JAKARTA, Indonesia — One resort, planned as the largest in Bali, will overlook a spectacular Hindu temple. The other, in the verdant hills of West Java, will adjoin a theme park. The properties will be so luxurious, the Trump Organization says, that even an impressive five-star rating will not do them justice. So it will give them six stars instead.
Even as President-elect Donald Trump promises to end foreign business deals that could pose conflicts of interest — there will be “no new deals” while he is in office, he has said — his company is moving ahead with two Indonesian projects that illustrate how tricky that pledge might be.
None of the construction work to build or renovate structures at the Indonesian resorts has even begun, but Trump has forged relationships with powerful political figures in Indonesia, where such connections are crucial to pushing through big projects.
That tangle of relationships includes an Indonesian business partner who aspires to high office; a powerful politician accused of trying to extort billions of dollars from a US mining company; and Trump’s new adviser on regulatory issues, Carl C. Icahn, a top shareholder in the mining company.
The resort projects, which a Trump spokeswoman said last week were “binding contracts,” have created a gray area of conflicting interests that could be hard to separate from an array of issues facing the United States and Indonesia, including trade and contested claims over the South China Sea.
Trump’s local partner on the resorts, Hary Tanoesoedibjo, is a billionaire media mogul with his own political ambitions. He ran for vice president of Indonesia in 2014 and is organizing a political party for another possible run at national office in 2019. If Hary or his party wins a major role in government, the potential conflicts could escalate significantly.
“You could have two world leaders that are business partners,” said Richard W. Painter, who served as a White House ethics lawyer during the George W. Bush administration. “It makes it almost impossible to conduct diplomacy in an evenhanded manner. That does not work.”
Through the partnership with Hary, Trump has gained access to some of Indonesia’s top political figures, including Setya Novanto, speaker of the House of Representatives, who was temporarily forced to surrender his leadership post because of corruption allegations in 2015. Setya was heard on an audio recording seeking a $4 billion payment from the US mining giant Freeport-McMoRan.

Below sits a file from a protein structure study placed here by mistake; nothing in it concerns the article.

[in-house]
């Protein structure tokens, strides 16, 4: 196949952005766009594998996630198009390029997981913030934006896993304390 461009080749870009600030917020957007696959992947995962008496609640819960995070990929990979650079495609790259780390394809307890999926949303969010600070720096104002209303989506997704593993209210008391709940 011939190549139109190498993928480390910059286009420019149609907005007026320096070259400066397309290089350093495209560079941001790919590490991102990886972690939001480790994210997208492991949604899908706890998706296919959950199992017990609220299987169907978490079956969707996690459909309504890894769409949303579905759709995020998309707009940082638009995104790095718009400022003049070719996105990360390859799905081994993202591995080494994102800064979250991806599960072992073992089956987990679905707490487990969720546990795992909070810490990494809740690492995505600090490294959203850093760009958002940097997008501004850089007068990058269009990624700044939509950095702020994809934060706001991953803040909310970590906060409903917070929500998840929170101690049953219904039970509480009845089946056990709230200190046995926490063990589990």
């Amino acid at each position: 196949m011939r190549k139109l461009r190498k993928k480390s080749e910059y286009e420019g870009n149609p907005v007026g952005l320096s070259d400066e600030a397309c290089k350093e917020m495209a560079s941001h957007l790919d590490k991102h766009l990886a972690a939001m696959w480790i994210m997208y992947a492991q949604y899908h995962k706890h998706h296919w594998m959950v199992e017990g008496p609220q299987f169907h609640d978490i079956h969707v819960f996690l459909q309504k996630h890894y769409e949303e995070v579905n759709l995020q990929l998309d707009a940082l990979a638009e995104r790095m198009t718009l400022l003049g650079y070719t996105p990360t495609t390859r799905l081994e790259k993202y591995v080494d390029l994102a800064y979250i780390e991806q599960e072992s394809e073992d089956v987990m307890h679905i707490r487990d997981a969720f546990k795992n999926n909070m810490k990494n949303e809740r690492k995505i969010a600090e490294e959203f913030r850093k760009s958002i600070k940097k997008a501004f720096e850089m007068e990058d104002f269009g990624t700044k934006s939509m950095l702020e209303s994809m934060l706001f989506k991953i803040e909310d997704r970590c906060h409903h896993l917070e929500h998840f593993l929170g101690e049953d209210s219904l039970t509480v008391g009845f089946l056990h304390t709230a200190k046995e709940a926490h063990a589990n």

Months before the recording came out in December 2015, Trump met with Setya during the presidential campaign at Trump Tower. After their lunch, Trump pulled Setya before the cameras at a news conference and called him “a great man,” adding, “We will do great things for the United States.”
The knot of potential conflicts includes Icahn, the billionaire investor who will serve as a special adviser to Trump. He is one of the largest shareholders in Freeport, which does so much business in Indonesia that it is the country’s largest taxpayer and has been seeking to extend its mining contract with the Indonesian government.
“This stuff is so murky,” said Karen Hobert Flynn, president of Common Cause, a nonprofit group that has called for Trump to sell off his businesses to avert conflicts of interest. “It is not going to be clean moving forward. There are going to be complications as these projects move forward.”
Trump has provided little clarity about what he means by “no new deals,” a vow made in a Twitter post he sent out in mid-December. His aides suggested in interviews last week that even if construction had not started on a project, the Trump Organization would move ahead if it had a binding agreement.
For Trump, the Indonesian deals are licensing and management agreements in which he provides the use of his name and his company manages the resorts.
Even though no structures were built, Trump secured a considerable payout on the two deals, according to a financial disclosure report that listed payments ranging from $1 million to $5 million for each of the projects between January 2015 through May 2016. That is far more than the $400,000 salary paid to the president, which Trump has said he will decline.
Trump created the corporations that manage these projects — including DT Bali Hotel Manager and DT Lido Hotel Manager — in late June 2015, just a week after he declared his intention to run for president.
His companies have operations in at least 20 countries, including the Philippines, India, Turkey, and Britain, but the full extent of his foreign financial ties is unclear because he has refused to release his tax returns or disclose the identity of his lenders.
In addition to the no-new-deals pledge, Trump has said his sons, Eric and Donald Jr., along with other executives, will manage the family’s global real estate business.
The Trump Organization has recently moved to resolve potential controversies, in part by closing family foundations. It has also dropped a number of its proposed projects.
But other projects — including some on which construction has not started or is not well underway — are moving ahead, the Trump Organization confirmed.
Amanda Miller, the Trump Organization spokeswoman, said of the two Indonesian projects, “Construction is well underway and will proceed as planned.”
In fact, construction has started only on a golf course and toll road as part of the Lido Lakes resort in West Java. Separating the enterprise from politics might also be difficult because Hary’s MNC Group is building the road to the site as part of a government highway project.
On Wednesday, Trump accused the news media of exaggerating any potential conflicts presented by his business holdings.
“It’s not a big deal; you people are making it a big deal, the business,” Trump said on the steps of his Mar-a-Lago resort in Florida, where he was spending the holidays. “They all knew I had big business all over the place.”